Todd Heslep of Parkersburg feels fortunate to be playing music with his family in The Ebert Brothers band.
In July 2009, Heslep underwent surgery for brain cancer, followed by radiation and chemotherapy treatment.
The cancer is now gone, Heslep said, and he has returned to work as a chef at a local restaurant.
Heslep, 49, sings and plays the guitar with The Ebert Brothers, formed in 1967 and based in New Martinsville.
"It is fun to play with them," Heslep said this week. "We play old-time country music."
The country band was started by brothers Norbert, Ray and Gary Ebert - Heslep's uncles. Heslep is pleased he got to play a few times with Norbert, who died in July 2009, a week after Heslep was diagnosed with cancer.
Heslep's mother, Pat, sings with her brothers in the band. Heslep said he grew up watching The Ebert Brothers' shows, on his father Jerry's knees, at the historic Lincoln Theater in New Martinsville.
Todd Heslep, who has one of Norbert's seven fiddles, joined the band about three years ago.
"Todd is an excellent singer," Ray Ebert said. "He is one of the area's best-kept secrets. Todd had been too busy to play with The Ebert Brothers. He has gone over well."
Before he died, Norbert asked Ray to continue the "family-type" variety shows at the Lincoln. The Ebert Brothers used to perform at fairs and festivals, for civic organization dances, fundraisers and at West Virginia state parks.
Ray, 72, remembers playing music with his brothers at square dances when he was 12 years old.
The Ebert Brothers will be playing at 7 p.m. March 19 at the Lincoln Theater as part of the band's country variety show. It will be about a three-hour show filled with local talent, Heslep said.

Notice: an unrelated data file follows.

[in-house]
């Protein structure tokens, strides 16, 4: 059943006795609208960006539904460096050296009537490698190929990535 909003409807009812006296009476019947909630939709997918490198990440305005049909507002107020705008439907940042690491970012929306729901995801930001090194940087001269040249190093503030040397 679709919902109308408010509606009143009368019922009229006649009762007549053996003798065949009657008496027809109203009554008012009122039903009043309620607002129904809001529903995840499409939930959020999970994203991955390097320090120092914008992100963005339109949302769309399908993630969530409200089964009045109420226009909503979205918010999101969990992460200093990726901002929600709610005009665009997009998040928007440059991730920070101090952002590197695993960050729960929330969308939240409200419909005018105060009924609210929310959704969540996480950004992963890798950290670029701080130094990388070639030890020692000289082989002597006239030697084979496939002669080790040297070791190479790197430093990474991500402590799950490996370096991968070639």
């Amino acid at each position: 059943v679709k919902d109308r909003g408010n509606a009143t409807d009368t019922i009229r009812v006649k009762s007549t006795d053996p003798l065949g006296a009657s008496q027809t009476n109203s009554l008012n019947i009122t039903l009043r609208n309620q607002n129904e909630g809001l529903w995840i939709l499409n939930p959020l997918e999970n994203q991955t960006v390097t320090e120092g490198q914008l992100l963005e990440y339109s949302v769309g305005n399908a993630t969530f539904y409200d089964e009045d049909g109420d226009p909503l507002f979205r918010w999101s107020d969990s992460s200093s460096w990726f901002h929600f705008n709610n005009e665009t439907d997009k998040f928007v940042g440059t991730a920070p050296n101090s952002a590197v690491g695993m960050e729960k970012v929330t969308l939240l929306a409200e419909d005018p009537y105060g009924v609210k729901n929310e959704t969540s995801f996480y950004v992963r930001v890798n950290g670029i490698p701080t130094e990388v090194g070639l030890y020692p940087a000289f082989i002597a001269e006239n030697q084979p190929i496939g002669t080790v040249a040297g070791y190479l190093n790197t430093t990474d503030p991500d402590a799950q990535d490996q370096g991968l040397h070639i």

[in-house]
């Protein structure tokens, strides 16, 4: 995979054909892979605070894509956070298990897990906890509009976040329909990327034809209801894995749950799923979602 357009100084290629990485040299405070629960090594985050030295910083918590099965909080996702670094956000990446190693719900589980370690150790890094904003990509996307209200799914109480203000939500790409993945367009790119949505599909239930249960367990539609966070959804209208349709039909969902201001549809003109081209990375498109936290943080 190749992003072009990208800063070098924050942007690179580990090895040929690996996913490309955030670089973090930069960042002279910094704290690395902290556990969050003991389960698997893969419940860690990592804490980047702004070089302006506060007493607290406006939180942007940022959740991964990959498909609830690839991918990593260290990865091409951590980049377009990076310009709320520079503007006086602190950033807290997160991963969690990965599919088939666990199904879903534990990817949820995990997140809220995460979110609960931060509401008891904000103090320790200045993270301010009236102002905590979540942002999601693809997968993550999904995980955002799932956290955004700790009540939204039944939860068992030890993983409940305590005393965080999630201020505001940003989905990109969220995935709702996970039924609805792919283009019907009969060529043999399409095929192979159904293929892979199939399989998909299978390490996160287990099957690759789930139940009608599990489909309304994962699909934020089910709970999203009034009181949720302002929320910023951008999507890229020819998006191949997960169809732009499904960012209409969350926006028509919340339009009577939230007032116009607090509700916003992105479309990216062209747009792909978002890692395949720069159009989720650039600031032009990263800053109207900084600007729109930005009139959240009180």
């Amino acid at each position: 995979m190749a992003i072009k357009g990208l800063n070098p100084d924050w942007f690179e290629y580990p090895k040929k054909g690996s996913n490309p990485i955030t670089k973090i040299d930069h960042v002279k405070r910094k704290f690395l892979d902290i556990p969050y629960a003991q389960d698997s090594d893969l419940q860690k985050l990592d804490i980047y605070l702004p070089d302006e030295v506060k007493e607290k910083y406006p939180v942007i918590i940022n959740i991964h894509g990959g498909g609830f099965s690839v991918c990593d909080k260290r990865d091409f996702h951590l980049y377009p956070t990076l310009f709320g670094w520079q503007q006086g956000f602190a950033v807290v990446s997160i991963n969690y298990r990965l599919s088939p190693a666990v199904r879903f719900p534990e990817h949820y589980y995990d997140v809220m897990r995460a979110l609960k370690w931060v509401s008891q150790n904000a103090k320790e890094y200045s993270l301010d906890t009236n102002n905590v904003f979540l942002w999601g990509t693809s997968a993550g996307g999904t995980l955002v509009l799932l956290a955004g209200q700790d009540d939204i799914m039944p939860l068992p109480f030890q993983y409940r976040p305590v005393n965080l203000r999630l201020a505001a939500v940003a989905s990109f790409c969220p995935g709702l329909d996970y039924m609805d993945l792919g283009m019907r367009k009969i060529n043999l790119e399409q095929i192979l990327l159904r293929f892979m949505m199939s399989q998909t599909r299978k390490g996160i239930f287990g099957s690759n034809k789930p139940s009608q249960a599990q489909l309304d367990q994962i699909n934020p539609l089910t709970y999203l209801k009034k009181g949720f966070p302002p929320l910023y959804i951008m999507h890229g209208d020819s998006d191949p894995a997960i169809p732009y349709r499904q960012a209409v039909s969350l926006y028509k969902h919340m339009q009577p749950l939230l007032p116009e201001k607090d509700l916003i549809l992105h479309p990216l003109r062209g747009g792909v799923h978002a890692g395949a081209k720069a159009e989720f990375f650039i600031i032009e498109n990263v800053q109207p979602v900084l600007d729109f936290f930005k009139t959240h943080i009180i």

Ray noted Brad Paisley and Lionel Cartwright performed at the Lincoln variety shows as youngsters. Ray said he modeled his mandolin playing after musician Blaine Stewart, the father of West Virginia University football coach Bill Stewart.
"I am so blessed to share the stage with such fine musicians and continue the family tradition," Heslep said.
"We are a close-knit family," said Shirley Ebert, Norbert's widow.
Matt Baker has moved from river level to the top of the mountain in his management career with the West Virginia State Parks and Forests system.
The former assistant superintendent at Blennerhassett Island Historical State Park, Baker was named superintendent of Coopers Rock State Forest near Morgantown a year ago. The forest covers 12,713 acres, some of which are leased by the West Virginia University Division of Forestry, at a top elevation of 2,200 feet.
Baker noted Coopers Rock State Forest, which is bisected by Interstate 68, is popular with mountain bikers, hikers, runners, rock climbers and those just wanting a spectacular view of Cheat River Gorge from Coopers Rock overlook. The gate to drive into Coopers Rock is opened on April 1. Camping is available.
The state forest is a focal point for the outdoor recreational activities of some WVU students, Baker said. It also serves as a "welcome center" for people entering the state from nearby Pennsylvania and Maryland.
Baker, 32, and his wife, Holly, enjoy living in the state forest in a 1930s' log house built by the Civilian Conservation Corps.
"I keep in touch with the staff at Blennerhassett State Park," said Baker, who spent 4.5 years here. He helped with the deer hunt on the island last fall.
Baker doesn't miss the high water that can plague Blennerhassett Island. But then again, he said he spent last March moving several feet of snow with a front-end loader to open the forest road.
Contact Paul LaPann at firstname.lastname@example.org